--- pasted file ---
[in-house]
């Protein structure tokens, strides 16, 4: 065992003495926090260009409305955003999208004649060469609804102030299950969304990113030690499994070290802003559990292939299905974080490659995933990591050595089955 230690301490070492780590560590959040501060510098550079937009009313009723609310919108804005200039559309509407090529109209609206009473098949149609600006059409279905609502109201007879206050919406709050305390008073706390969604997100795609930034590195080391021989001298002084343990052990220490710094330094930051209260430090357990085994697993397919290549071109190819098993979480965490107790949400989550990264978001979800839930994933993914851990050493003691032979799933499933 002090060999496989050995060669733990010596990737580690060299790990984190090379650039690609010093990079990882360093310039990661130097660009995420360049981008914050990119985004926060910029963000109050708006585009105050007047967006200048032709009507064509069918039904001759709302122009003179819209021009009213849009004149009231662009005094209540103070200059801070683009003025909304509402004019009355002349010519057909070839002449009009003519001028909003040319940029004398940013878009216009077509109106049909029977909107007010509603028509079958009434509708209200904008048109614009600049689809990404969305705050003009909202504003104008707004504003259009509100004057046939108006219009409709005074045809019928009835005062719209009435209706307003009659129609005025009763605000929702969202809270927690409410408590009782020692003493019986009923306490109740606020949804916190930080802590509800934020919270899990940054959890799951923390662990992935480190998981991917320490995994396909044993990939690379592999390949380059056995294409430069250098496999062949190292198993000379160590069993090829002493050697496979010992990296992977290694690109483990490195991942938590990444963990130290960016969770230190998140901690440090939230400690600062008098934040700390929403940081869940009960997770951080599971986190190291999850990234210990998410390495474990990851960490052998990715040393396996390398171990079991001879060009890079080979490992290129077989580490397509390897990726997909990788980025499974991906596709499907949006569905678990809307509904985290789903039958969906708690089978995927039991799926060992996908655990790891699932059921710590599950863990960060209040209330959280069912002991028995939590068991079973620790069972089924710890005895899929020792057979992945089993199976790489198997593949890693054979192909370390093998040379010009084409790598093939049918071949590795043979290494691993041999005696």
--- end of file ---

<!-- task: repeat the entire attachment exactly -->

[in-house]
């Protein structure tokens, strides 16, 4: 065992003495926090260009409305955003999208004649060469609804102030299950969304990113030690499994070290802003559990292939299905974080490659995933990591050595089955 230690301490070492780590560590959040501060510098550079937009009313009723609310919108804005200039559309509407090529109209609206009473098949149609600006059409279905609502109201007879206050919406709050305390008073706390969604997100795609930034590195080391021989001298002084343990052990220490710094330094930051209260430090357990085994697993397919290549071109190819098993979480965490107790949400989550990264978001979800839930994933993914851990050493003691032979799933499933 002090060999496989050995060669733990010596990737580690060299790990984190090379650039690609010093990079990882360093310039990661130097660009995420360049981008914050990119985004926060910029963000109050708006585009105050007047967006200048032709009507064509069918039904001759709302122009003179819209021009009213849009004149009231662009005094209540103070200059801070683009003025909304509402004019009355002349010519057909070839002449009009003519001028909003040319940029004398940013878009216009077509109106049909029977909107007010509603028509079958009434509708209200904008048109614009600049689809990404969305705050003009909202504003104008707004504003259009509100004057046939108006219009409709005074045809019928009835005062719209009435209706307003009659129609005025009763605000929702969202809270927690409410408590009782020692003493019986009923306490109740606020949804916190930080802590509800934020919270899990940054959890799951923390662990992935480190998981991917320490995994396909044993990939690379592999390949380059056995294409430069250098496999062949190292198993000379160590069993090829002493050697496979010992990296992977290694690109483990490195991942938590990444963990130290960016969770230190998140901690440090939230400690600062008098934040700390929403940081869940009960997770951080599971986190190291999850990234210990998410390495474990990851960490052998990715040393396996390398171990079991001879060009890079080979490992290129077989580490397509390897990726997909990788980025499974991906596709499907949006569905678990809307509904985290789903039958969906708690089978995927039991799926060992996908655990790891699932059921710590599950863990960060209040209330959280069912002991028995939590068991079973620790069972089924710890005895899929020792057979992945089993199976790489198997593949890693054979192909370390093998040379010009084409790598093939049918071949590795043979290494691993041999005696």